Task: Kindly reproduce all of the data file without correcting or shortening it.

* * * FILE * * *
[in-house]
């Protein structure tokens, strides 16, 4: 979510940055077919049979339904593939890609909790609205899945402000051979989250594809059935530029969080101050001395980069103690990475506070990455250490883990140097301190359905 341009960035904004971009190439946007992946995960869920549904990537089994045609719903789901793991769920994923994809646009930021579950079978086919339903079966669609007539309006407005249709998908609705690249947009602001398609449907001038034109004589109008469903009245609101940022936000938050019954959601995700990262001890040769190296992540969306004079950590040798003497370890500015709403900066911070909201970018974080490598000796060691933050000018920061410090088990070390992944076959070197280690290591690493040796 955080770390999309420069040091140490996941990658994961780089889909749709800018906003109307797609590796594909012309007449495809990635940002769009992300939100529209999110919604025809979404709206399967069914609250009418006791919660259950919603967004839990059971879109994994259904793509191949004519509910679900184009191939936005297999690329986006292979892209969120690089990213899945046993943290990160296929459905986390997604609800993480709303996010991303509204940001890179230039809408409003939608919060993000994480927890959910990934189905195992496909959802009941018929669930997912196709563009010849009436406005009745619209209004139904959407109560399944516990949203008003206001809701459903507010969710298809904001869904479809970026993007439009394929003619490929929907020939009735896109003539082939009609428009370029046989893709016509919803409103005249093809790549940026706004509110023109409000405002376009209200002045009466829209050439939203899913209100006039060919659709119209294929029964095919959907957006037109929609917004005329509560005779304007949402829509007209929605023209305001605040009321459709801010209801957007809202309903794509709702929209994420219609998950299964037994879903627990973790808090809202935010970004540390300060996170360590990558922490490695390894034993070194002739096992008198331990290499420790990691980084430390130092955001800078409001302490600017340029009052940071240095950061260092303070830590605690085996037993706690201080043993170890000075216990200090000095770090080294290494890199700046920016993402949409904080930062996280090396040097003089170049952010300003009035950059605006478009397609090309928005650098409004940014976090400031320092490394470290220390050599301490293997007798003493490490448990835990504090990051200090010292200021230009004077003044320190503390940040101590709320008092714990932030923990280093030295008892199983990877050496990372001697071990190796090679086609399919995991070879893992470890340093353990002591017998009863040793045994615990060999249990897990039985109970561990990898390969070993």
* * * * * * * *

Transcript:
[in-house]
């Protein structure tokens, strides 16, 4: 979510940055077919049979339904593939890609909790609205899945402000051979989250594809059935530029969080101050001395980069103690990475506070990455250490883990140097301190359905 341009960035904004971009190439946007992946995960869920549904990537089994045609719903789901793991769920994923994809646009930021579950079978086919339903079966669609007539309006407005249709998908609705690249947009602001398609449907001038034109004589109008469903009245609101940022936000938050019954959601995700990262001890040769190296992540969306004079950590040798003497370890500015709403900066911070909201970018974080490598000796060691933050000018920061410090088990070390992944076959070197280690290591690493040796 955080770390999309420069040091140490996941990658994961780089889909749709800018906003109307797609590796594909012309007449495809990635940002769009992300939100529209999110919604025809979404709206399967069914609250009418006791919660259950919603967004839990059971879109994994259904793509191949004519509910679900184009191939936005297999690329986006292979892209969120690089990213899945046993943290990160296929459905986390997604609800993480709303996010991303509204940001890179230039809408409003939608919060993000994480927890959910990934189905195992496909959802009941018929669930997912196709563009010849009436406005009745619209209004139904959407109560399944516990949203008003206001809701459903507010969710298809904001869904479809970026993007439009394929003619490929929907020939009735896109003539082939009609428009370029046989893709016509919803409103005249093809790549940026706004509110023109409000405002376009209200002045009466829209050439939203899913209100006039060919659709119209294929029964095919959907957006037109929609917004005329509560005779304007949402829509007209929605023209305001605040009321459709801010209801957007809202309903794509709702929209994420219609998950299964037994879903627990973790808090809202935010970004540390300060996170360590990558922490490695390894034993070194002739096992008198331990290499420790990691980084430390130092955001800078409001302490600017340029009052940071240095950061260092303070830590605690085996037993706690201080043993170890000075216990200090000095770090080294290494890199700046920016993402949409904080930062996280090396040097003089170049952010300003009035950059605006478009397609090309928005650098409004940014976090400031320092490394470290220390050599301490293997007798003493490490448990835990504090990051200090010292200021230009004077003044320190503390940040101590709320008092714990932030923990280093030295008892199983990877050496990372001697071990190796090679086609399919995991070879893992470890340093353990002591017998009863040793045994615990060999249990897990039985109970561990990898390969070993």